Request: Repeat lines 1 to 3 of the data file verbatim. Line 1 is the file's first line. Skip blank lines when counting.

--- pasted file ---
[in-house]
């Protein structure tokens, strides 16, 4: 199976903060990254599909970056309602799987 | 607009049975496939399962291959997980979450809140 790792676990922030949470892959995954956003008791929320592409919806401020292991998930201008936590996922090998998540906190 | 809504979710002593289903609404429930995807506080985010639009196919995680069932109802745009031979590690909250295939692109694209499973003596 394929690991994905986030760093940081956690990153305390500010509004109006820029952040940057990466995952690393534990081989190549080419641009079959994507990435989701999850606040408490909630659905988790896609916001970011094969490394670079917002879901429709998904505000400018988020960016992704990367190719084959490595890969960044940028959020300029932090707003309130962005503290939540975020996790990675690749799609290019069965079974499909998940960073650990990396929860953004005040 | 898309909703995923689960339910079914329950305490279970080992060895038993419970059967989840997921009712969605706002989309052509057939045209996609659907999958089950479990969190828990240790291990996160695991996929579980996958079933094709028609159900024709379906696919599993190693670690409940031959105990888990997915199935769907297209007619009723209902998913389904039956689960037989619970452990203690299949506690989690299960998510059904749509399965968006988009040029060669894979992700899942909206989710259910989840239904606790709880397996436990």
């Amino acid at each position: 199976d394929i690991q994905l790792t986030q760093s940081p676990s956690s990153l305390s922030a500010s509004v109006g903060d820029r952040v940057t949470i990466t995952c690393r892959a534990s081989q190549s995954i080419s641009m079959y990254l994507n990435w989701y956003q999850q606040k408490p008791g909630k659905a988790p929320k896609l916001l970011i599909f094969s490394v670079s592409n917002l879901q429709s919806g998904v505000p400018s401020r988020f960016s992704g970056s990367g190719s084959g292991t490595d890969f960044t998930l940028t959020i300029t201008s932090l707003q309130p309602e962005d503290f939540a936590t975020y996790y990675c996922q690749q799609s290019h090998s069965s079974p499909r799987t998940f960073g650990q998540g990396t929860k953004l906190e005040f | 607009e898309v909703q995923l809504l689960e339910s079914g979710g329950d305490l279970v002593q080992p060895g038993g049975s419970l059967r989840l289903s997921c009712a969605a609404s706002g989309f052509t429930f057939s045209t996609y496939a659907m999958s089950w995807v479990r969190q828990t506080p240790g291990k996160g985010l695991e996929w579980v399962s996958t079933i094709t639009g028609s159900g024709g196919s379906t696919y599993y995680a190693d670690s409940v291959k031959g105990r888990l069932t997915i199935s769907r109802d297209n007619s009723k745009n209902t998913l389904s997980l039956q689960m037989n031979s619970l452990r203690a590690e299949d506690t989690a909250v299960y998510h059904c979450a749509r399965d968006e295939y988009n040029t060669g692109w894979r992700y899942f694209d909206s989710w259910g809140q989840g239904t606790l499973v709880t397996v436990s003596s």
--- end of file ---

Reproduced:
[in-house]
């Protein structure tokens, strides 16, 4: 199976903060990254599909970056309602799987 | 607009049975496939399962291959997980979450809140 790792676990922030949470892959995954956003008791929320592409919806401020292991998930201008936590996922090998998540906190 | 809504979710002593289903609404429930995807506080985010639009196919995680069932109802745009031979590690909250295939692109694209499973003596 394929690991994905986030760093940081956690990153305390500010509004109006820029952040940057990466995952690393534990081989190549080419641009079959994507990435989701999850606040408490909630659905988790896609916001970011094969490394670079917002879901429709998904505000400018988020960016992704990367190719084959490595890969960044940028959020300029932090707003309130962005503290939540975020996790990675690749799609290019069965079974499909998940960073650990990396929860953004005040 | 898309909703995923689960339910079914329950305490279970080992060895038993419970059967989840997921009712969605706002989309052509057939045209996609659907999958089950479990969190828990240790291990996160695991996929579980996958079933094709028609159900024709379906696919599993190693670690409940031959105990888990997915199935769907297209007619009723209902998913389904039956689960037989619970452990203690299949506690989690299960998510059904749509399965968006988009040029060669894979992700899942909206989710259910989840239904606790709880397996436990």
């Amino acid at each position: 199976d394929i690991q994905l790792t986030q760093s940081p676990s956690s990153l305390s922030a500010s509004v109006g903060d820029r952040v940057t949470i990466t995952c690393r892959a534990s081989q190549s995954i080419s641009m079959y990254l994507n990435w989701y956003q999850q606040k408490p008791g909630k659905a988790p929320k896609l916001l970011i599909f094969s490394v670079s592409n917002l879901q429709s919806g998904v505000p400018s401020r988020f960016s992704g970056s990367g190719s084959g292991t490595d890969f960044t998930l940028t959020i300029t201008s932090l707003q309130p309602e962005d503290f939540a936590t975020y996790y990675c996922q690749q799609s290019h090998s069965s079974p499909r799987t998940f960073g650990q998540g990396t929860k953004l906190e005040f | 607009e898309v909703q995923l809504l689960e339910s079914g979710g329950d305490l279970v002593q080992p060895g038993g049975s419970l059967r989840l289903s997921c009712a969605a609404s706002g989309f052509t429930f057939s045209t996609y496939a659907m999958s089950w995807v479990r969190q828990t506080p240790g291990k996160g985010l695991e996929w579980v399962s996958t079933i094709t639009g028609s159900g024709g196919s379906t696919y599993y995680a190693d670690s409940v291959k031959g105990r888990l069932t997915i199935s769907r109802d297209n007619s009723k745009n209902t998913l389904s997980l039956q689960m037989n031979s619970l452990r203690a590690e299949d506690t989690a909250v299960y998510h059904c979450a749509r399965d968006e295939y988009n040029t060669g692109w894979r992700y899942f694209d909206s989710w259910g809140q989840g239904t606790l499973v709880t397996v436990s003596s």